At the sentencing hearing, defense counsel stated: “So we would ask that the sentences in these cases in the probation matters that they remain suspended. And that in the new cases, that the sentences as [the State] said run concurrent with each other but consecutive to his probation matters which are already consecutive to each other.” The district court asked the prosecutor and defense whether it was clear that, under the plea agreement, the two sentences imposed in the possession and forgery cases would run concurrently but “those will be ordered to run consecutively to [his] probation revocation matters.” Both responded it was clear.
The district court imposed the sentence agreed to by the parties. Because the court did not exercise discretion, we conclude the court did not abuse its discretion in failing to state reasons for the sentence. See State v. Sandstrom, No. 17-1582, 2018 WL 3654858, at *3–4 (Iowa Ct. App. Aug. 1, 2018) (“Sandstrom received the sentence he requested and should not be able to complain now. The district court stated in its oral rendition and the sentencing order that the court was imposing the sentence consistent with the plea agreement ․ The court imposed the sentence pursuant to the plea agreement. We find no error of law or abuse of discretion.”); State v. Serrano, No. 16-0770, 2017 WL 1403625, at *2 n.2 (Iowa Ct. App. Apr. 19, 2017) (“Although we acknowledge the district court did not rely on the parties’ plea agreement in sentencing Serrano, we note the sentences imposed were precisely that to which Serrano agreed in his plea agreement with the State.”).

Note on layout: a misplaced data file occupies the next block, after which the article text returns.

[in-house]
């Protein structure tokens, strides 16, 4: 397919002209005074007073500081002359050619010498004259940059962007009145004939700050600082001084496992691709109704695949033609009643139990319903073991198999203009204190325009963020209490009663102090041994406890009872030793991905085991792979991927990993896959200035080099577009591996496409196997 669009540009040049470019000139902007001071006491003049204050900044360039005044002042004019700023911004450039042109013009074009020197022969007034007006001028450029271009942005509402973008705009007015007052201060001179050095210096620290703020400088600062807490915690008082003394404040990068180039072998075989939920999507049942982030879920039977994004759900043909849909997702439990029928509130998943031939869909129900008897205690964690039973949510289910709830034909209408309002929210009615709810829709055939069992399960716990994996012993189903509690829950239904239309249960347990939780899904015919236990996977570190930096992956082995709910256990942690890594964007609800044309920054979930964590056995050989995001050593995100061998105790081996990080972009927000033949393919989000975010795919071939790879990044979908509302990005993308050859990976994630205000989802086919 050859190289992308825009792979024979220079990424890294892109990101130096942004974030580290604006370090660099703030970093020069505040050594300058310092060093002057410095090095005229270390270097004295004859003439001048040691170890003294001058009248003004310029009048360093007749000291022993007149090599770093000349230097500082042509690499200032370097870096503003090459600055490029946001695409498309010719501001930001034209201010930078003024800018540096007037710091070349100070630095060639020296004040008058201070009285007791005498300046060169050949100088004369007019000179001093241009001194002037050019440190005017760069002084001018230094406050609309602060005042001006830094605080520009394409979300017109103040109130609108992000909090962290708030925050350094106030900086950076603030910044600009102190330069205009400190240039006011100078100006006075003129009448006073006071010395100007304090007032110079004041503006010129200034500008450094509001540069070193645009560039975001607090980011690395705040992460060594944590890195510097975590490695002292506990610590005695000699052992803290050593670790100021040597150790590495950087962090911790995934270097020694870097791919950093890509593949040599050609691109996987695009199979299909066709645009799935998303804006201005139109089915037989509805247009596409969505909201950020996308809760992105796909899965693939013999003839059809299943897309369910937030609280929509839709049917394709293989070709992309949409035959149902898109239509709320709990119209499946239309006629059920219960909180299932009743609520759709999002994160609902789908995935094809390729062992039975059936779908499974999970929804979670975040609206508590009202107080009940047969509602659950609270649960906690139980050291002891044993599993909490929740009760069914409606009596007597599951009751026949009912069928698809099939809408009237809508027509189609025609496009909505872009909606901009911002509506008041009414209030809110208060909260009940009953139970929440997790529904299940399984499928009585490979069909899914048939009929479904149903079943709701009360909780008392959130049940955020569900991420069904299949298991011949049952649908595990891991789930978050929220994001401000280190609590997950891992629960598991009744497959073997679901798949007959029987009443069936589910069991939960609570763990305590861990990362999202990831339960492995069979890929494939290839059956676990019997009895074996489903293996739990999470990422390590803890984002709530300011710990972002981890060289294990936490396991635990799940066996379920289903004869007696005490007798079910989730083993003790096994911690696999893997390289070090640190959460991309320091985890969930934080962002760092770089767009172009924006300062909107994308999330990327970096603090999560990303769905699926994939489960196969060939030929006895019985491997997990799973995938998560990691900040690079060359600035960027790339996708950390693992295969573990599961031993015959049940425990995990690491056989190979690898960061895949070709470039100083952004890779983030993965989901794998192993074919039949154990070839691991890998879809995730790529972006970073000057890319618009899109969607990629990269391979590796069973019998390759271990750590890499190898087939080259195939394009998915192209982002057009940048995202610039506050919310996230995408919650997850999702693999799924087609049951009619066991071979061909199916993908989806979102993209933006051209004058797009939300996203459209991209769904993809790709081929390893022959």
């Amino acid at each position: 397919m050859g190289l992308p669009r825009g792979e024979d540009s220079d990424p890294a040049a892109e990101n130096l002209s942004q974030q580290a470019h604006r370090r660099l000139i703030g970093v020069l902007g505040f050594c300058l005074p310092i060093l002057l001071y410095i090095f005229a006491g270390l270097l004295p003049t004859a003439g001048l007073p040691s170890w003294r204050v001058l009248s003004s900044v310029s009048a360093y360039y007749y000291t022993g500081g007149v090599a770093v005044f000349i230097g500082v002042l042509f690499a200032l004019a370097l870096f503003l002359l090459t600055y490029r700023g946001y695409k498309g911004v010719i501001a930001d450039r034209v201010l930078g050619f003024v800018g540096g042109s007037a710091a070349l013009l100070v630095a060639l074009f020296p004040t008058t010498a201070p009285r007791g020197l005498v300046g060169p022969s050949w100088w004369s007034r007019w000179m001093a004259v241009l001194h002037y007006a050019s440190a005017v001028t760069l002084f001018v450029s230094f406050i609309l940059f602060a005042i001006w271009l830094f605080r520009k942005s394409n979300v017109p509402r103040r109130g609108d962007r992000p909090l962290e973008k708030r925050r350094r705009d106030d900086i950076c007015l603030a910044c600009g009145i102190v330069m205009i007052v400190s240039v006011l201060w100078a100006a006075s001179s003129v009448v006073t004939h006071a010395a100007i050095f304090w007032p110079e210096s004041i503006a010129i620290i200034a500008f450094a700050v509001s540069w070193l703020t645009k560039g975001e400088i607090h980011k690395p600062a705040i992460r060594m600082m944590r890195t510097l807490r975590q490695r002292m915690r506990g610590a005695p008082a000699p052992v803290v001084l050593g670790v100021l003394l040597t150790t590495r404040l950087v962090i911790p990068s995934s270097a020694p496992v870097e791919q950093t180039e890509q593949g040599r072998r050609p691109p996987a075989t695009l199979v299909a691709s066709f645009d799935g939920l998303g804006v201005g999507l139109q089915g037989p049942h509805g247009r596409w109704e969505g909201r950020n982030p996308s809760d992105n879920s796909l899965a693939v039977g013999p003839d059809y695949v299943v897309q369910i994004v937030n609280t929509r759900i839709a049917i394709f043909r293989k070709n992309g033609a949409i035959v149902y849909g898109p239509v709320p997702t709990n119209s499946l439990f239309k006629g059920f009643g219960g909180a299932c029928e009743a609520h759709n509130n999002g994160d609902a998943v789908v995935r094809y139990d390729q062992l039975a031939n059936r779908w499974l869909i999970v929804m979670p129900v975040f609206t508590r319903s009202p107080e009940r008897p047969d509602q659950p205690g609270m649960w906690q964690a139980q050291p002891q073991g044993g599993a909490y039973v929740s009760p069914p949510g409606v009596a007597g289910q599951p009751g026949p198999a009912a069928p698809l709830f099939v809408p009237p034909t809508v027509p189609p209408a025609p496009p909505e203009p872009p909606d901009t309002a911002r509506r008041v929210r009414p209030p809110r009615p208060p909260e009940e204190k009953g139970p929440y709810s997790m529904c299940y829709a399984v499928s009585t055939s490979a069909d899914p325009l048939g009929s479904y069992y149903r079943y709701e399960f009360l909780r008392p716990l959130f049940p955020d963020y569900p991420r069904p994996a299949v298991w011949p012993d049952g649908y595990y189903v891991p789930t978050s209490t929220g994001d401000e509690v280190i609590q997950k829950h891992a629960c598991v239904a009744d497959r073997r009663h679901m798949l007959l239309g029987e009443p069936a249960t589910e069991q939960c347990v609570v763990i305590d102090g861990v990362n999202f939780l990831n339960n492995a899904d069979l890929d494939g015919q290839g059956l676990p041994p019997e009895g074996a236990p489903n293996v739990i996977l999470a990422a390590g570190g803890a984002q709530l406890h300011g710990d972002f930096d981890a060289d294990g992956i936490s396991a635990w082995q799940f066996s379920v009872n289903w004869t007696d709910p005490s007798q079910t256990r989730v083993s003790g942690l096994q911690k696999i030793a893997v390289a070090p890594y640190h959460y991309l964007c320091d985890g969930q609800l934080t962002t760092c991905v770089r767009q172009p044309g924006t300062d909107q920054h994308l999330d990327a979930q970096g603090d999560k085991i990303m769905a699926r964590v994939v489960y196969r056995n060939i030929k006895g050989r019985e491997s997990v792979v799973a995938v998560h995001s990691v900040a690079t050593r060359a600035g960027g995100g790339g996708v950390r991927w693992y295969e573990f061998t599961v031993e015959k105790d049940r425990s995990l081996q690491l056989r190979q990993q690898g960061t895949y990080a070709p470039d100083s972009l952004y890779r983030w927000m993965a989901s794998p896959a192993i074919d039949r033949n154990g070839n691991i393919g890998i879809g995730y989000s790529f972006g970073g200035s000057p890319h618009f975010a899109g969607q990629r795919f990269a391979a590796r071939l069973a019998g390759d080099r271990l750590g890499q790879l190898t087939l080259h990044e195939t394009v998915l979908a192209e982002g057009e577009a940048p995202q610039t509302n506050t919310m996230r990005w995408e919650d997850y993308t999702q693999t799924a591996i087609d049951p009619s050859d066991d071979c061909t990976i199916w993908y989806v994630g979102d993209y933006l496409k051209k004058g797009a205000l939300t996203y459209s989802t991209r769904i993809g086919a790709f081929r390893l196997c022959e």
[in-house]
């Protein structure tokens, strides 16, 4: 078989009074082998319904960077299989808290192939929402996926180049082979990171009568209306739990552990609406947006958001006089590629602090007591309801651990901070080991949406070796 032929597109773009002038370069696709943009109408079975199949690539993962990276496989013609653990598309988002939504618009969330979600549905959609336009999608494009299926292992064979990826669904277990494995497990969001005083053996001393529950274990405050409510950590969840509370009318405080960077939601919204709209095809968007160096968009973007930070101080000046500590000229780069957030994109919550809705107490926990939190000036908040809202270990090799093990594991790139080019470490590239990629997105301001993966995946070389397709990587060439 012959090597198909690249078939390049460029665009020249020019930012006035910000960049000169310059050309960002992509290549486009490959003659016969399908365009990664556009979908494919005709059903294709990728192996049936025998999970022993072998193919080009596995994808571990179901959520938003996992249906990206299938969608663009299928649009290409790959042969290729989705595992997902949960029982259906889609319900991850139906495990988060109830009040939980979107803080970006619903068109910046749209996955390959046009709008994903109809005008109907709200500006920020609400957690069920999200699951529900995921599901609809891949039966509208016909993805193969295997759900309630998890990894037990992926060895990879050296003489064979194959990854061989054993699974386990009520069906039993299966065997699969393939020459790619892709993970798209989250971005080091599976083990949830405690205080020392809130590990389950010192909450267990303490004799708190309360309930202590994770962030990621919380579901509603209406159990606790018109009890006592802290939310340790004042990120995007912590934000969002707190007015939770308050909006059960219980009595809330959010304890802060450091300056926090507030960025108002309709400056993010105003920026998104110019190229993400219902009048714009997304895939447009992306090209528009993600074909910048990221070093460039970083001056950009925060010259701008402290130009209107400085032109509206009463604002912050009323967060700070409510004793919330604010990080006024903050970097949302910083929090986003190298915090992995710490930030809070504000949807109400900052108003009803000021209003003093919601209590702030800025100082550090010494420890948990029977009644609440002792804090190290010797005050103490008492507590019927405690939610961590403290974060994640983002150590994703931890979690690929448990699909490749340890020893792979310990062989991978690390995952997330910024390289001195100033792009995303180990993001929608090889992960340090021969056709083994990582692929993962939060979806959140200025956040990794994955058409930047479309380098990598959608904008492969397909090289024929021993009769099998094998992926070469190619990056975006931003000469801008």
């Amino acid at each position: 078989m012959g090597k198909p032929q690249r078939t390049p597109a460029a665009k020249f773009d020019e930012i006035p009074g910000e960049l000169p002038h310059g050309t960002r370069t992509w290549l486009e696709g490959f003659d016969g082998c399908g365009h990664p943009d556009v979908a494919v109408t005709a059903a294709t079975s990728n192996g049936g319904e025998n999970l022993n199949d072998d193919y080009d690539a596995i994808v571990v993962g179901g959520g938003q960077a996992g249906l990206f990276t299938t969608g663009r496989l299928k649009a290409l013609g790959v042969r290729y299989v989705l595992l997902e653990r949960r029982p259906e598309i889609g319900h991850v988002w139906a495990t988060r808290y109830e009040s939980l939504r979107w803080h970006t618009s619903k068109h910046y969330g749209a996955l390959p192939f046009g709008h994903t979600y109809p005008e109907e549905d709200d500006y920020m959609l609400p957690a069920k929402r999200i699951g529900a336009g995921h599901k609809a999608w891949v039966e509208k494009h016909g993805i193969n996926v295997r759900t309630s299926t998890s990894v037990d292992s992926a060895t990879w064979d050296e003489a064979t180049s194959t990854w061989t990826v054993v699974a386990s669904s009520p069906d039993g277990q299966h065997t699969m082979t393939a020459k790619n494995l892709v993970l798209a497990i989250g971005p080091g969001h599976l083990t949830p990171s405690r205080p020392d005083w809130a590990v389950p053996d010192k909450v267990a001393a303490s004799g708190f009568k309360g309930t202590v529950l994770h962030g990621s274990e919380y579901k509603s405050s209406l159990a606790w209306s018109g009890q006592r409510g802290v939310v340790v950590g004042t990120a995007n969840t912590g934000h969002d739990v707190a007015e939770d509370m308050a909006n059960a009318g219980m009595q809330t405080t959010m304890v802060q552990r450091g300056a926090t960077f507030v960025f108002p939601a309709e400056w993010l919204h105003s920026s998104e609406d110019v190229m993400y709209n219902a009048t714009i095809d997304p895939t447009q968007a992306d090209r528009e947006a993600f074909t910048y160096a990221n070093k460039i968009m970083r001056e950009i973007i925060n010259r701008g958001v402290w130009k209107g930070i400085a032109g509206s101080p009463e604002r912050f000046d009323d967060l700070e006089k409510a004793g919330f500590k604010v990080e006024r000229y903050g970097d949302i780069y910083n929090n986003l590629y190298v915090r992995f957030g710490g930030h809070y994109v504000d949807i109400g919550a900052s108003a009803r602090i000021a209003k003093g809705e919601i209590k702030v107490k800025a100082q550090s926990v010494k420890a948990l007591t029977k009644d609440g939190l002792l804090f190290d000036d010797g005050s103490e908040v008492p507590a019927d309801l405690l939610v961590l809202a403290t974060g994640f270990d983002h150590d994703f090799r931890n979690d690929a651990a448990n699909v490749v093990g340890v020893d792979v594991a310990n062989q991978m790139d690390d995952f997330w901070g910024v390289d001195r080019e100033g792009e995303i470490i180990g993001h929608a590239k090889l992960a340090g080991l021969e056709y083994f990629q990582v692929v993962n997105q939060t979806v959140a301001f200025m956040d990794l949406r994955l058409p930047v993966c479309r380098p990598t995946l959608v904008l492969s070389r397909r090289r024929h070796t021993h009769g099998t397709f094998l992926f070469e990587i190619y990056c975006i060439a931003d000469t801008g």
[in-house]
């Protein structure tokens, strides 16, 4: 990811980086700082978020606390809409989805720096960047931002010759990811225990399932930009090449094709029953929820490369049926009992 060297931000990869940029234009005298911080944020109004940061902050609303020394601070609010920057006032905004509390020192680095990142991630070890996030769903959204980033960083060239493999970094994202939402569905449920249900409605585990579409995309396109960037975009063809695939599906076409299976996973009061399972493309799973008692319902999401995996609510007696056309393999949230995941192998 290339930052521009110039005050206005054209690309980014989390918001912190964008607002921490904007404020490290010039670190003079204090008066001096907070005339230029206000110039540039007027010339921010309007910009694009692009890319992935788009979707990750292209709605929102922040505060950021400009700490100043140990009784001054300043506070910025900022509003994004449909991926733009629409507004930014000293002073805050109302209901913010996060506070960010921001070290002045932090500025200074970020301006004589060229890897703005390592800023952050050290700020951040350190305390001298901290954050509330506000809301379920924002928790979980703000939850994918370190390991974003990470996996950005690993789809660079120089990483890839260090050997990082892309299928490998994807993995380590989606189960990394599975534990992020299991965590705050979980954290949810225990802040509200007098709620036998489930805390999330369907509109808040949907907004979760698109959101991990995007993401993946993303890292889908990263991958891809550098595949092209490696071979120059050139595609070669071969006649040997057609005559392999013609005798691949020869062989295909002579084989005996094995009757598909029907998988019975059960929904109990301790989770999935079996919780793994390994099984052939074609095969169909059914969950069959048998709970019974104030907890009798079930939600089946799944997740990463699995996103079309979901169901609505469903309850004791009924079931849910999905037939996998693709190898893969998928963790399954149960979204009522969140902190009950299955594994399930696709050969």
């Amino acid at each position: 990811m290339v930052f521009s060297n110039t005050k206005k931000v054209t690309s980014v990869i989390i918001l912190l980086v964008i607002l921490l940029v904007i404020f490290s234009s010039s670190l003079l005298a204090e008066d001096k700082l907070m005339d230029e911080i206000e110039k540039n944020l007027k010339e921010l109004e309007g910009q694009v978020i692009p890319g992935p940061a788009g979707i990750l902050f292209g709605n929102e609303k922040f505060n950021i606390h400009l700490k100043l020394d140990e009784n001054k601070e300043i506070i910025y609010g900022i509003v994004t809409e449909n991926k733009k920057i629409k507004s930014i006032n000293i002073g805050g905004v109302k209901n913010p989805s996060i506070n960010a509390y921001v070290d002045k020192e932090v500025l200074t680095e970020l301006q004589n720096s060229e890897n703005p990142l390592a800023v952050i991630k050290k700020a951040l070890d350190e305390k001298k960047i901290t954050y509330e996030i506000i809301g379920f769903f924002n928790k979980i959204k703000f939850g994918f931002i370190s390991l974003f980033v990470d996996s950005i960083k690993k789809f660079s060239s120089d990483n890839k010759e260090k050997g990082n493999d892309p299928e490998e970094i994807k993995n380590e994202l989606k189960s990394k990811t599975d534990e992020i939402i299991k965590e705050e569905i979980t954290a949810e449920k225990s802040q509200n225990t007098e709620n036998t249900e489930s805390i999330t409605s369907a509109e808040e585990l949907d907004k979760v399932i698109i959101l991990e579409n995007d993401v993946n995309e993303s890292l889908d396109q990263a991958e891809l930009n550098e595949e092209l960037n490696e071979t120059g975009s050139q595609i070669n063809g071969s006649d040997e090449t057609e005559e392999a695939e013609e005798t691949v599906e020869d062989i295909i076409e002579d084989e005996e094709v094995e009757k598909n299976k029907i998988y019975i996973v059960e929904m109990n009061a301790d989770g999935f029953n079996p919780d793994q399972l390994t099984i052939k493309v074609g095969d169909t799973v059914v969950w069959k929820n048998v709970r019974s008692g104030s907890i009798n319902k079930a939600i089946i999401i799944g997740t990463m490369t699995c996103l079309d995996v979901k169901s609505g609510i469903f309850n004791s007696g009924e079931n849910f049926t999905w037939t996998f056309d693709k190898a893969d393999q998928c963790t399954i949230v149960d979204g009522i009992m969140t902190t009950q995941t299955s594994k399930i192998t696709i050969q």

We are left with several ineffective-assistance-of-counsel claims. As noted, Mahnesmith concedes the record is inadequate to address them on direct appeal.
We affirm Mahnesmith's judgment and sentence for possession of methamphetamine (third offense) and forgery.
1. An Alford plea is a variation of a guilty plea where the defendant does not admit participation in the acts constituting the crime but consents to the imposition of a sentence. North Carolina v. Alford, 400 U.S. 25, 37 (1970).
2. The supreme court lifted a stay of the appeal after concluding recent changes to Iowa Code section 814.6 that limit direct appeals from guilty pleas do “not apply to a direct appeal from a judgment and sentence entered before July 1, 2019.” See State v. Macke, 933 N.W.2d 226, 228 (Iowa 2019).
VAITHESWARAN, Presiding Judge.